It's about time.

It's about time. I don't need any more phone calls from friends and relatives asking about the latest scare story that plastics threaten their children's health or the sea turtles or the gray whales. You must receive similar challenges to defend the business you're in. It's bad enough to hear ill-informed or downright fallacious reports about plastics on television or read them in the newspapers. But the speed at which rumors fly around the internet adds a confounding new dimension to the problem.

I opened my e-mail one recent morning to find this headline: “U.S. Automakers Receive Near Failing Grades on the Use of Environmentally Safe Plastics in Cars.” It cited a report from two ecology groups that breathlessly announced that “automakers still rely heavily on petrochemical-based plastics, many of which release toxic chemicals during production, vehicle usage and disposal, and are difficult to recycle. PVC is a prime example of an unsustainable plastic.” That old villain PVC, at it again! The report praised Toyota for using a biodegradable resin in one car it sells in Japan. The authors seemed to think Toyota is the only car maker using recycled plastics! Don't get me started.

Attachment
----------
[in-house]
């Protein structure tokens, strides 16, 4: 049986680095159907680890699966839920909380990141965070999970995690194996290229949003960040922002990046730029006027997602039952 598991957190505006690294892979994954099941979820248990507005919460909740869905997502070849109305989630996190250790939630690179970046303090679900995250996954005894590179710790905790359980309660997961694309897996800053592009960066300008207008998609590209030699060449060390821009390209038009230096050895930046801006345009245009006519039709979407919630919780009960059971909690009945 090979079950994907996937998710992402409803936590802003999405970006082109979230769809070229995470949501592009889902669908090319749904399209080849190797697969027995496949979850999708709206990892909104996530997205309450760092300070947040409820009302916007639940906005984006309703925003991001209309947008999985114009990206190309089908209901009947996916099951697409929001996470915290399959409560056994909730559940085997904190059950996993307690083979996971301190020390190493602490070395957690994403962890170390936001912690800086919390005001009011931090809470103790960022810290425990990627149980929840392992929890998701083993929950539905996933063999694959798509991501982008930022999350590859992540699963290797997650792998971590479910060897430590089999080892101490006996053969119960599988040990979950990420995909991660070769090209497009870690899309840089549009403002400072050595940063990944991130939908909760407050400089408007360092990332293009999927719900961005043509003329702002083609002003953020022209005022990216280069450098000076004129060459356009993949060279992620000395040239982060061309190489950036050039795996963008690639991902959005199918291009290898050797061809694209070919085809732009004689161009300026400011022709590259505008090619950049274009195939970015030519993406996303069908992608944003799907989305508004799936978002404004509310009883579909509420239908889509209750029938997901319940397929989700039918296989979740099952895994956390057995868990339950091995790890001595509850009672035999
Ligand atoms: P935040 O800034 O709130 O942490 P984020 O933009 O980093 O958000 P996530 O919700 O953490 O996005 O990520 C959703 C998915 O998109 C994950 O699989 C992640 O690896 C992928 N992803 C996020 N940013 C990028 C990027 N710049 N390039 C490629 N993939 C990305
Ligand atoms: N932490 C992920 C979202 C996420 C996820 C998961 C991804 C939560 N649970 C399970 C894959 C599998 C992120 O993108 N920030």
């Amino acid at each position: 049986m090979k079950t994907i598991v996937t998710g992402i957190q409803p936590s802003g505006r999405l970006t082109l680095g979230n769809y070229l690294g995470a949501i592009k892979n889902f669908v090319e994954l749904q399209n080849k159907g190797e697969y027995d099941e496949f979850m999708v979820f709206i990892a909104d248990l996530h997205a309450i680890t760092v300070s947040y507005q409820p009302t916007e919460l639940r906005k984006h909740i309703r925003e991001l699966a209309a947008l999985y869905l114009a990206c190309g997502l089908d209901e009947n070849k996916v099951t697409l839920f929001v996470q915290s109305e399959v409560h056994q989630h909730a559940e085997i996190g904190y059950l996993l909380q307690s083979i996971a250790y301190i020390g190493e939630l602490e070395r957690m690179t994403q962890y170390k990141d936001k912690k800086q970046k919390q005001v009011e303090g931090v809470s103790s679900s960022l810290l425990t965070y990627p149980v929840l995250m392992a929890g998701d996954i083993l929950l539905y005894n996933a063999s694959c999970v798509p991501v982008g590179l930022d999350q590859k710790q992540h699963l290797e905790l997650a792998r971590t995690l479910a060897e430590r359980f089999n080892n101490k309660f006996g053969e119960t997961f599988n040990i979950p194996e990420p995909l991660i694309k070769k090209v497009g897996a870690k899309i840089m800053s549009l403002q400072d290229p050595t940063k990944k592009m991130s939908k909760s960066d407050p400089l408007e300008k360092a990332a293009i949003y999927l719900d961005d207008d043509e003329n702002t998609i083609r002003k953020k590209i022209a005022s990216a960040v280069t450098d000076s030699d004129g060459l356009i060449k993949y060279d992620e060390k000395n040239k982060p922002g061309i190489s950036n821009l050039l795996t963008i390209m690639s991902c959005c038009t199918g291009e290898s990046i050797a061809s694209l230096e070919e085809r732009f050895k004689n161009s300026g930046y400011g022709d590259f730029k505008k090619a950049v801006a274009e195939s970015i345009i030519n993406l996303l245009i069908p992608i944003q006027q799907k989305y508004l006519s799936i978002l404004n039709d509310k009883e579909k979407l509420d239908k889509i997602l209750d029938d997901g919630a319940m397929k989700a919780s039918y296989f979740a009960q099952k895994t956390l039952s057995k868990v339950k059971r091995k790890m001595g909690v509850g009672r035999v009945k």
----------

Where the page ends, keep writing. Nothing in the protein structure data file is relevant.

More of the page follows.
Finally, someone has done something to counteract these rumors. The American Plastics Council has launched a website, www.PlasticsMythBuster.org, that can help anyone confronted by anti-plastics propaganda. It includes a Rumor Registry, How to Spot a Rumor, and links to websites that provide information to combat spoofs and hoaxes. One of my favorites is the site of the American Council on Science and Health (www.acsh.org), which reviews the Top 10 unfounded health scares of 2004. Look it up. Two of them were about plastics.